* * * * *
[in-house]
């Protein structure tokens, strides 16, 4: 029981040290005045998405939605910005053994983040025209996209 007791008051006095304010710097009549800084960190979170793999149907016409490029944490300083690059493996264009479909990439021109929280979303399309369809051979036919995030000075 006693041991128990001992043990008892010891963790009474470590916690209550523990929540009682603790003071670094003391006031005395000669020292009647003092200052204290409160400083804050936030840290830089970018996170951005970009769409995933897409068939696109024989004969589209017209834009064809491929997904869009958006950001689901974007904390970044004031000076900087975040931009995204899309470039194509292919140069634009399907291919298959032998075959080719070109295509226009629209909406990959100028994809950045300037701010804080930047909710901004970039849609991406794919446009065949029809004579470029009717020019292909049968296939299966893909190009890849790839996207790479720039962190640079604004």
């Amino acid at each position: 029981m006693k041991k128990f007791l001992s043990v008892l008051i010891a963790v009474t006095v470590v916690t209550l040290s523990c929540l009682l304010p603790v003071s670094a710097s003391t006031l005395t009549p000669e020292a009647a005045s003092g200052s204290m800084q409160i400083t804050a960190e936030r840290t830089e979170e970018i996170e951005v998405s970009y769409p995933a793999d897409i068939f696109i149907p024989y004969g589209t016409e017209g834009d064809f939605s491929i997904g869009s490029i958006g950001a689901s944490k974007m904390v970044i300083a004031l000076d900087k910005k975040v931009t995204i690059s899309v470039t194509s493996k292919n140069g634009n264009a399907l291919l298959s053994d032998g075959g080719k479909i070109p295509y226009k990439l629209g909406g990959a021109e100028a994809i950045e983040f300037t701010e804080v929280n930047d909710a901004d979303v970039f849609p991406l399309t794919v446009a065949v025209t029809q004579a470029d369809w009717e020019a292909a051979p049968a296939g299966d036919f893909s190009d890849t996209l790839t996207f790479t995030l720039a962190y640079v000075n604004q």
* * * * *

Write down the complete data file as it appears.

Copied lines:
[in-house]
């Protein structure tokens, strides 16, 4: 029981040290005045998405939605910005053994983040025209996209 007791008051006095304010710097009549800084960190979170793999149907016409490029944490300083690059493996264009479909990439021109929280979303399309369809051979036919995030000075 006693041991128990001992043990008892010891963790009474470590916690209550523990929540009682603790003071670094003391006031005395000669020292009647003092200052204290409160400083804050936030840290830089970018996170951005970009769409995933897409068939696109024989004969589209017209834009064809491929997904869009958006950001689901974007904390970044004031000076900087975040931009995204899309470039194509292919140069634009399907291919298959032998075959080719070109295509226009629209909406990959100028994809950045300037701010804080930047909710901004970039849609991406794919446009065949029809004579470029009717020019292909049968296939299966893909190009890849790839996207790479720039962190640079604004």
């Amino acid at each position: 029981m006693k041991k128990f007791l001992s043990v008892l008051i010891a963790v009474t006095v470590v916690t209550l040290s523990c929540l009682l304010p603790v003071s670094a710097s003391t006031l005395t009549p000669e020292a009647a005045s003092g200052s204290m800084q409160i400083t804050a960190e936030r840290t830089e979170e970018i996170e951005v998405s970009y769409p995933a793999d897409i068939f696109i149907p024989y004969g589209t016409e017209g834009d064809f939605s491929i997904g869009s490029i958006g950001a689901s944490k974007m904390v970044i300083a004031l000076d900087k910005k975040v931009t995204i690059s899309v470039t194509s493996k292919n140069g634009n264009a399907l291919l298959s053994d032998g075959g080719k479909i070109p295509y226009k990439l629209g909406g990959a021109e100028a994809i950045e983040f300037t701010e804080v929280n930047d909710a901004d979303v970039f849609p991406l399309t794919v446009a065949v025209t029809q004579a470029d369809w009717e020019a292909a051979p049968a296939g299966d036919f893909s190009d890849t996209l790839t996207f790479t995030l720039a962190y640079v000075n604004q």